Ali Tarhouni is a grateful man. Grateful that hes gotten to study and teach in the United States, that hes had the chance to help lead the Libyan revolution and that hes had strong support from his family, particularly the last 10 months.
Speaking at a news conference Tuesday, Dec. 20 at the University of Washington, after meetings in Washington, D.C., with government officials that included Secretary of State Hillary Clinton, Tarhouni said the U.S. took a “moral and courageous stand” in supporting the cause against Libyan dictator Moammar Gaddafi.
“I hope that this policy, this victory, marks a new chapter in the relationship between the U.S. and Libya,” he said.
He added, “I am “humble and proud to be a citizen” of the U.S., and “I love Seattle; I realize how nice a place it is.”
Tarhouni is a senior lecturer at the UW’s Foster School of Business who took a leave last February to help lead the revolution in Libya. He has been oil and finance minister and, for a short time, was interim prime minister before becoming an envoy for the nation.
He now is forming what he called a “big umbrella” political party focused on democratic elections to be held in six months, but is not running for office himself.
“Theres no manual for building a state from scratch,” he said. “We have been hoping and dreaming about democracy, but have no history of it,” so building is difficult. Support from NATO was critical, he said.
“Sometimes you have to shed blood to save blood.”
Asked his reaction to Gaddafis death, Tarhouni said he saw the dictators corpse the day he was killed:
“I thought of the comrades and friends who would never see the day. I thought about an ugly corpse and (the man) who did this much damage.” Then, Tarhouni said, he got back in his car, and within 15 seconds was thinking of something else.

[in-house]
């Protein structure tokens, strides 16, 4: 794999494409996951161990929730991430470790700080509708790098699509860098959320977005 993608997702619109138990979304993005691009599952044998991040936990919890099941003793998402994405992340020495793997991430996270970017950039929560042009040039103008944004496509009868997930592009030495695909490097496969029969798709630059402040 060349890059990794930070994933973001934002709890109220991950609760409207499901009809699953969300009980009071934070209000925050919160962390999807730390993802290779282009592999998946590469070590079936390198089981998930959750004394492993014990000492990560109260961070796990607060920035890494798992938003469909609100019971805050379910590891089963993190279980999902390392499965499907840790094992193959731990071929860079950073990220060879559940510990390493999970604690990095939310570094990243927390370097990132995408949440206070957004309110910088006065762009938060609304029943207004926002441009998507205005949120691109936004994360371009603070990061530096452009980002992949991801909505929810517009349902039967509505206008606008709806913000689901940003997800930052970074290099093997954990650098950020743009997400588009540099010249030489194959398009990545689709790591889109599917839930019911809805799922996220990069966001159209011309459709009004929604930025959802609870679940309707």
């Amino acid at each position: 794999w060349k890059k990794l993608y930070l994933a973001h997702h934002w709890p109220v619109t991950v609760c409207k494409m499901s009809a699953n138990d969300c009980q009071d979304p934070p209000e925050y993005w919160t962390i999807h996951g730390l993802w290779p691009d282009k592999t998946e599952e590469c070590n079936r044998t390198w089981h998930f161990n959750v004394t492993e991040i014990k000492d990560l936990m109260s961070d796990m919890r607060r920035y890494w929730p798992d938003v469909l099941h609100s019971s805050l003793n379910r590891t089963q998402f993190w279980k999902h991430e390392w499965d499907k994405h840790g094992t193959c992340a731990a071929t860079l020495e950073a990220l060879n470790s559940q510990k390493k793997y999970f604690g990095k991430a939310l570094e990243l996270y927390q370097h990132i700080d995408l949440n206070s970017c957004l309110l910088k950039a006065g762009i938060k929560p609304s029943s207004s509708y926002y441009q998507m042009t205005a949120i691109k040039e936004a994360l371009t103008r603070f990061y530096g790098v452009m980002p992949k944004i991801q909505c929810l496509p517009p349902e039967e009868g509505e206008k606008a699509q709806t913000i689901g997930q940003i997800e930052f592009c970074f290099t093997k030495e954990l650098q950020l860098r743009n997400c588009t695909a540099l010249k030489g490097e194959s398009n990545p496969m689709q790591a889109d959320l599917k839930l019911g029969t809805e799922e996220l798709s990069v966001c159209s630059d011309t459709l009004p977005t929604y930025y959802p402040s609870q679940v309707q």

The Libyan revolution has been different from others in Arab Spring, he said. It has included many people who came home from foreign countries and organized on their own, rather than with help from the U.S. or other nations.
Foreign ministers from around the world have been visiting Libya, Tarhouni said, as their countries realize Libyas economic potential. Along with oil, there is the possibility of a strategic financial center and tourism – “a renewable source of energy,” he called it. “I hope that at the end of the day, we have a small, stable, democratic Muslim country,” he said.
Tarhouni described key moments in the recent past.
“A year ago, Id be thinking about which coffee shop to visit…Fast forward to helping liberate a city and a country.”
In Misurata, he held the hand of a 14-year-old supporter of Gaddafi whod been injured in the fighting. “Youre not my enemy,” he told the young man, who would die within hours. Tarhouni later detoured to visit a man whose five children had been killed in one day. It was for Libya, the man told Tarhouni.
Tarhouni said that for years, he had supported efforts to bring down the Gaddafi regime “but everything failed.” He and his family understood, however, that if a real chance for revolution came, he would go back to help.
Asked whether he plans to move permanently to Libya, he said nothing has been settled but that he will always remain a Seattleite.
“I am still one of you,” he said. “Where do I end up? I dont really know.”